So I think I mentioned that the school I work in is a large, extremely diverse public high school, with such a range of religions, ethnicities, ages, and economic backgrounds represented that it’s often jokingly referred to as the United Nations. When I joined the district seven years ago, I was given the mission of creating a drama program. (The school, although not an arts magnet, already had programs in dance, music, television, and visual arts.) Initially I approached this task in a very traditional manner, looking to infuse my students with standard theatre history, theory, technique, and opportunities to perform and direct. But our school wasn’t a traditional school: our students were from all over the map, literally and figuratively. The issues they struggled with were so wide-ranging, and their academic and dramatic skills were so varied, I found myself seeking new ways to reach them, not just as a theatre artist but as an educator, mentor, and guide.

This journey led me to explore applied theatre. The practice is often traced to Augusto Boal’s Theatre of the Oppressed, in which non-conventional actors working in non-conventional spaces tackled issues of social significance. Today, around the world, the power of live theatre is helping to rehabilitate prisoners, integrate immigrant communities, and heal the wounds of war and displacement, among many other worthy purposes. Recent years have seen a surge of interest in this type of drama here in the United States—particularly in our schools.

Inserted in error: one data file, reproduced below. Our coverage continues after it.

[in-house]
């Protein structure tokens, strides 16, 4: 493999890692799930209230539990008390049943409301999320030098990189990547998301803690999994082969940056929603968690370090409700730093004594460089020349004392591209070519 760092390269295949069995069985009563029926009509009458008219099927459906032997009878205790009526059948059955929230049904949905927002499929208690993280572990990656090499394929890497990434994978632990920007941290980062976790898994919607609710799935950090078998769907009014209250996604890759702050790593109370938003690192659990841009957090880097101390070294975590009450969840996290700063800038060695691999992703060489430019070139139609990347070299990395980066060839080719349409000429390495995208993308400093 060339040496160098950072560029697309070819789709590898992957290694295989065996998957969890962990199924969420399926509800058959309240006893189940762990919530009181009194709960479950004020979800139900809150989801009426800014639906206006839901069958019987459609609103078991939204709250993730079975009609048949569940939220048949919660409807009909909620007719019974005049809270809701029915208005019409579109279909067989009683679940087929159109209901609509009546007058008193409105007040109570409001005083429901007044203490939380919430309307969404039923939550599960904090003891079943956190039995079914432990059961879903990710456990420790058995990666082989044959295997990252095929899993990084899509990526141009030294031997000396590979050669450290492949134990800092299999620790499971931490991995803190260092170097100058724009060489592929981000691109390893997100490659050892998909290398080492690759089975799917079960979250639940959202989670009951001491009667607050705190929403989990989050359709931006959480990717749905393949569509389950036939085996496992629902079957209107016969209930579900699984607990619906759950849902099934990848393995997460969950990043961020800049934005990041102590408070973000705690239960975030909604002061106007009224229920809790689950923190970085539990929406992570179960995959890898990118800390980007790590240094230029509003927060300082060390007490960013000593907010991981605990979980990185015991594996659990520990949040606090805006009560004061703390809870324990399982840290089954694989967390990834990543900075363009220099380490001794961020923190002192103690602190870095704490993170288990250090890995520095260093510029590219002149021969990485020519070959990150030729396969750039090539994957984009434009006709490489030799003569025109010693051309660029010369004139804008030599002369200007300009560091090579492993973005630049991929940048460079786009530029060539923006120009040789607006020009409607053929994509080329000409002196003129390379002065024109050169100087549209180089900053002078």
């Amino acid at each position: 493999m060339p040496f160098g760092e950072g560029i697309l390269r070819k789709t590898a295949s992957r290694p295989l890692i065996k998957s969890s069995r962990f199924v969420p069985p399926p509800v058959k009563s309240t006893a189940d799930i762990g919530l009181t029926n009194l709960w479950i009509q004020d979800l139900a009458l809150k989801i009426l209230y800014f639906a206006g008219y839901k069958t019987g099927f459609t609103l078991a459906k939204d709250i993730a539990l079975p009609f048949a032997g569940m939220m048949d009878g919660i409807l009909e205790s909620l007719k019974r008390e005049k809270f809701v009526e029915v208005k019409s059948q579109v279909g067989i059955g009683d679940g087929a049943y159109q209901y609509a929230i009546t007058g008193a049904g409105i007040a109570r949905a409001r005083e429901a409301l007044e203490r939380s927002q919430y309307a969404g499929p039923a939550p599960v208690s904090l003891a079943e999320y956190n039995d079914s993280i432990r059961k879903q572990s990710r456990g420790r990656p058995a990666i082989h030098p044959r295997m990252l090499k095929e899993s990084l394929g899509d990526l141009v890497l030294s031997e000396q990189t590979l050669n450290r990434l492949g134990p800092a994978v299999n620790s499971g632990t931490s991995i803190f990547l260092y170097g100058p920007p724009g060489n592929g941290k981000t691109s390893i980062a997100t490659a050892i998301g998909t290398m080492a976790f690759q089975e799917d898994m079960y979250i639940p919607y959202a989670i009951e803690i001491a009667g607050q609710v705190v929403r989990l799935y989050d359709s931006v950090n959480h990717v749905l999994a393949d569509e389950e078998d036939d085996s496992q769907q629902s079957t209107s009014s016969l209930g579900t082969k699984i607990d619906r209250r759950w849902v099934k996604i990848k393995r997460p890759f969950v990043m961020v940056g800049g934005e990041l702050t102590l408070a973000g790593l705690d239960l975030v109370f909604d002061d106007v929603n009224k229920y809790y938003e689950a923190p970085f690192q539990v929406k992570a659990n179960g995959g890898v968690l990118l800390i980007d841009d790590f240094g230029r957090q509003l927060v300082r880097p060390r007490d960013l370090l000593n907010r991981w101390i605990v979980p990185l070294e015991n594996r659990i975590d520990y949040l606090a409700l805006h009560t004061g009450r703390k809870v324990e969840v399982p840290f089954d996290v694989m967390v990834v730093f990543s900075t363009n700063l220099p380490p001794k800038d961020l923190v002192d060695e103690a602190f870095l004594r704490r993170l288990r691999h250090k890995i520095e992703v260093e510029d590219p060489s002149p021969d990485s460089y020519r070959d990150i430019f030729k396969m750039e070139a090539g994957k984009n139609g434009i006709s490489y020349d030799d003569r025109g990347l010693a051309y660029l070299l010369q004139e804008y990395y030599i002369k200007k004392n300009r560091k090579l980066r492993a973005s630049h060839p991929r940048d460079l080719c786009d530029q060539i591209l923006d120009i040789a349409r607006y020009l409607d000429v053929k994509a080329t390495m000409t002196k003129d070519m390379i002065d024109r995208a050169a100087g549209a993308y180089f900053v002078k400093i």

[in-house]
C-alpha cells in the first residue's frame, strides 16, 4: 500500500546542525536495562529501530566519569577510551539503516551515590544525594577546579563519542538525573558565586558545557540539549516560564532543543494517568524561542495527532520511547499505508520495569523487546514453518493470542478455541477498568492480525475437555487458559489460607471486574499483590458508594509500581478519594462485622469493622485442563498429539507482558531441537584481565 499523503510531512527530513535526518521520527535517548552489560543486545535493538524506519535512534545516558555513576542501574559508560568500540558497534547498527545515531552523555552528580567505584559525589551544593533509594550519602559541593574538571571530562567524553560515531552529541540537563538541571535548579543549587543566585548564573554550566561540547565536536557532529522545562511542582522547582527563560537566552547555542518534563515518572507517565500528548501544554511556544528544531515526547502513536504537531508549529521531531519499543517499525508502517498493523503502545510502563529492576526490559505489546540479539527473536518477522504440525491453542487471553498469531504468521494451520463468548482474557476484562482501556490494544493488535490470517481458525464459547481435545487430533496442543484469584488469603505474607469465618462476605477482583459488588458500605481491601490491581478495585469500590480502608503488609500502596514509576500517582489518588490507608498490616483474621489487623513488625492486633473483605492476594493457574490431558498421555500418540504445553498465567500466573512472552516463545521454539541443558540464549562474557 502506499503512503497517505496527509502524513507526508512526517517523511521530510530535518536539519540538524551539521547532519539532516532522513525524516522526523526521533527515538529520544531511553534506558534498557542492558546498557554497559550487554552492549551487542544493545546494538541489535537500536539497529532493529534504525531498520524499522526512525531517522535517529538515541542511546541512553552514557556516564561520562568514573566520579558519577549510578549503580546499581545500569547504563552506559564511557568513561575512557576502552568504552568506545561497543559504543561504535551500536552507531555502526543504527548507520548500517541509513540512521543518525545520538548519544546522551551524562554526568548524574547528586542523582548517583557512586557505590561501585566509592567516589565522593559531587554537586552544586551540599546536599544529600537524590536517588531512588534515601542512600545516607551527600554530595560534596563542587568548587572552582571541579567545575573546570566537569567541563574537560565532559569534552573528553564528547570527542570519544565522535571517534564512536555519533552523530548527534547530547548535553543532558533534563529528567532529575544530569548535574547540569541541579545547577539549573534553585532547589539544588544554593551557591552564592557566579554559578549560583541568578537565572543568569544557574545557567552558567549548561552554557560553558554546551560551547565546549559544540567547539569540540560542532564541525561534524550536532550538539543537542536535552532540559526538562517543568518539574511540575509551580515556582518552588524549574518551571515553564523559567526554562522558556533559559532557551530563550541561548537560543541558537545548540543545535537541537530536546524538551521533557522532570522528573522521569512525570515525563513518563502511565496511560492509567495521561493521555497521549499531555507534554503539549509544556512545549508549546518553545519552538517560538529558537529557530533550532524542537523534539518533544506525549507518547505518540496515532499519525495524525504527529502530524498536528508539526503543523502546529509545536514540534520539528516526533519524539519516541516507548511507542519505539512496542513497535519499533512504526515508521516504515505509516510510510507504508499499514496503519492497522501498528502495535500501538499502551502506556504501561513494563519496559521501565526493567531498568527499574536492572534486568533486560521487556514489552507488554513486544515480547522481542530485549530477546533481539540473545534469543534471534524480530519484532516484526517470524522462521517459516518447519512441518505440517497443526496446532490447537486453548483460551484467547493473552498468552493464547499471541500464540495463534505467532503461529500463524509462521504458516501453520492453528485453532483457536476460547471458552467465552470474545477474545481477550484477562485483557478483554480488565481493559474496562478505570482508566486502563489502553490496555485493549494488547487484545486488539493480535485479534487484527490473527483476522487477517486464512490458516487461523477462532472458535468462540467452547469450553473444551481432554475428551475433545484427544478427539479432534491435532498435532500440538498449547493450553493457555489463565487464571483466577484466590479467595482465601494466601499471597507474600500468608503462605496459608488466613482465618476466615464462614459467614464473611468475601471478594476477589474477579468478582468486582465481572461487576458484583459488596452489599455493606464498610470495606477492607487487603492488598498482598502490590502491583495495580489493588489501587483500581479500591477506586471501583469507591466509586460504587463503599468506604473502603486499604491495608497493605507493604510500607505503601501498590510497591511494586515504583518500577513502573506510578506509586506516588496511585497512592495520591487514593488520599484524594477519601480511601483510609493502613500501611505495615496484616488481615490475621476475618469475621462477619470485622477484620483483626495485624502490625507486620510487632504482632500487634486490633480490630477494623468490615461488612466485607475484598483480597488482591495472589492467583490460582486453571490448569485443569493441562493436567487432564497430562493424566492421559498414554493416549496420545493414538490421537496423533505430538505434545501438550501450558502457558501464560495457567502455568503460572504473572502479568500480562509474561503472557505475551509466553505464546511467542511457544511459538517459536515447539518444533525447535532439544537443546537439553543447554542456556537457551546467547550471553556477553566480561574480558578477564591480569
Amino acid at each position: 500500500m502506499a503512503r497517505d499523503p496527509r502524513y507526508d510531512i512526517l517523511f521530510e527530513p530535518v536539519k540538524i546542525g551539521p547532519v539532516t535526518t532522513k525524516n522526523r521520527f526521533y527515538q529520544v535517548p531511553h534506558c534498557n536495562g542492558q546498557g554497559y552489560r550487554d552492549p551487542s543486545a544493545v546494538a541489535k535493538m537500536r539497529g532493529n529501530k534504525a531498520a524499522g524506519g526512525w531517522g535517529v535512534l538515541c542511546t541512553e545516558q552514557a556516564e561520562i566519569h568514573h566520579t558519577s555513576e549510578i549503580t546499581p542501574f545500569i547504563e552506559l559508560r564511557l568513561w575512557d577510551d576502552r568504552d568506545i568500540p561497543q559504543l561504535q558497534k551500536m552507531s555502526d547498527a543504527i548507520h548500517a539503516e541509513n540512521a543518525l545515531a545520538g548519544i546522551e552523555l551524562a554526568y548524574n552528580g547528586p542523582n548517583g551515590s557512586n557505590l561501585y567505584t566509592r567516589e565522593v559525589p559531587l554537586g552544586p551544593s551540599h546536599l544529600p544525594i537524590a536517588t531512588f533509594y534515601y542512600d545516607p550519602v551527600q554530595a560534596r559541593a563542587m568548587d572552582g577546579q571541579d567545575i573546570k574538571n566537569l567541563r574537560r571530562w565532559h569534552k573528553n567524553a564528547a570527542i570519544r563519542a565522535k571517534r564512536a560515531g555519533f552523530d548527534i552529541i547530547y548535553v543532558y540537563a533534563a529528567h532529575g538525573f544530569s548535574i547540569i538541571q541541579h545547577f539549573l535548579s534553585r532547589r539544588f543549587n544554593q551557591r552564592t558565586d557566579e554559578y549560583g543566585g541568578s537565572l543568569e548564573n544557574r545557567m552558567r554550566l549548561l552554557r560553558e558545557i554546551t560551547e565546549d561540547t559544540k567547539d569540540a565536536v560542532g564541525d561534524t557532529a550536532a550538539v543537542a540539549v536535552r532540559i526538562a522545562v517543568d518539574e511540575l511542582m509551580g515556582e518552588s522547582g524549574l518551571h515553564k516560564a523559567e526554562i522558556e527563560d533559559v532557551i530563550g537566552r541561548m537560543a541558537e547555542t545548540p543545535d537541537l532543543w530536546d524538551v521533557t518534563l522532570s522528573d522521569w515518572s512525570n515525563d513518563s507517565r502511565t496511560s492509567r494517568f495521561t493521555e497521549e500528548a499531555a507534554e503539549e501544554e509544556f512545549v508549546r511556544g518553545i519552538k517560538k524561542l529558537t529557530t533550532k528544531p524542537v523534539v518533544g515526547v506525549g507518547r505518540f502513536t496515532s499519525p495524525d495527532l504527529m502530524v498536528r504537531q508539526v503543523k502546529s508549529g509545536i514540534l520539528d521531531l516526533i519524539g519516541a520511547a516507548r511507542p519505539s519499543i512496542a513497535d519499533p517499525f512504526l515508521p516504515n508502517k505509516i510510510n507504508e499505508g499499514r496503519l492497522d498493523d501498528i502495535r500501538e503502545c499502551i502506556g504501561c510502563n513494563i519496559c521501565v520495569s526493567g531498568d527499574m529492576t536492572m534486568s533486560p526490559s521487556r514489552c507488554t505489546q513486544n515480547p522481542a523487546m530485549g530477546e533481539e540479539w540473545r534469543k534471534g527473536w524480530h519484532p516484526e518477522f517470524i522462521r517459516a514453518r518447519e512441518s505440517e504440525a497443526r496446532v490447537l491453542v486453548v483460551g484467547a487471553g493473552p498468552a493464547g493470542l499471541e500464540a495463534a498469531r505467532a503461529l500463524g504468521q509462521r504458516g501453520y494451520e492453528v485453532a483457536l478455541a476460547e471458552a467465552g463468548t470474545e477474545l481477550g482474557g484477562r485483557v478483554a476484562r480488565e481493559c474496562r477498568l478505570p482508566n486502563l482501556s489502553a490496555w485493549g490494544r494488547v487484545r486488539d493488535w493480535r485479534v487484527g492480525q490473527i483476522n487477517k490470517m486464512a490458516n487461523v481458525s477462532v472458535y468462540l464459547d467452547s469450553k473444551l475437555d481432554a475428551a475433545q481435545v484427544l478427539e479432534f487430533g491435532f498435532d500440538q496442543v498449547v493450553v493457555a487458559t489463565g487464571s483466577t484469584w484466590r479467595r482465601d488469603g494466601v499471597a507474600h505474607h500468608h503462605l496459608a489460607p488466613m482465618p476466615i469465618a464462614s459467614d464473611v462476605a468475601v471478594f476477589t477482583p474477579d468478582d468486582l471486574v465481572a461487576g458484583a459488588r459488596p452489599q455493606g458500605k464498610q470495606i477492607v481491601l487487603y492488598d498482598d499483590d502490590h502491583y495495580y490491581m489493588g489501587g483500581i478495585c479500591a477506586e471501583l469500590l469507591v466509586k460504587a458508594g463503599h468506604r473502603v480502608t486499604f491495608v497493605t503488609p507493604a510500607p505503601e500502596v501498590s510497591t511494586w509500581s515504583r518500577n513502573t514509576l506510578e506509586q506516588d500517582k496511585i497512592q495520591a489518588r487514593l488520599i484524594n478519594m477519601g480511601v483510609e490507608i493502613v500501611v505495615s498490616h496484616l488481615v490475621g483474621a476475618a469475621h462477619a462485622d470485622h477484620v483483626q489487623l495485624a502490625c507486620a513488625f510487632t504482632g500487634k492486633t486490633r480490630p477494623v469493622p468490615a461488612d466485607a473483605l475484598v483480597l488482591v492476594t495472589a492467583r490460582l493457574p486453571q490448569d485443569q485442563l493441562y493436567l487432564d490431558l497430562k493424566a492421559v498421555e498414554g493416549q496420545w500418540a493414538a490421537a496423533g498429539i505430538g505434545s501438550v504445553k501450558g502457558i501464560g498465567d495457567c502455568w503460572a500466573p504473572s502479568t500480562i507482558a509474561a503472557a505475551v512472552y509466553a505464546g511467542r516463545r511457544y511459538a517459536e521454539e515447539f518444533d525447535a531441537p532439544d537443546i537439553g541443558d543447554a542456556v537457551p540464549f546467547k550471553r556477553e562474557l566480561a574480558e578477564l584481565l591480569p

Four years ago, our drama and television departments joined forces on a first venture into theatre with a social objective, integrating history, social studies, and civic responsibility into one dramatic event. The students’ experience, with this and subsequent projects, has been stunning. This year, we expanded the journey into device drama, where students have an opportunity to explore issues close to home and write their own piece of theatre to help create dialogue and change. The students created a list of issues they thought were key in our community, including: bullying, teenage pregnancy, substance abuse, immigration and racism. The choice this first year was bullying. In order to tackle this issue in any meaningful fashion, we were required to do preliminary research. The students spent the summer creating a list of open-ended questions for other students and adults to answer. The teachers spent the summer doing research – national research on the issue, school district policies, statistics, and long term ramifications? Then in September, we met again and started an incredible, emotional, exhausting and exhilarating ride.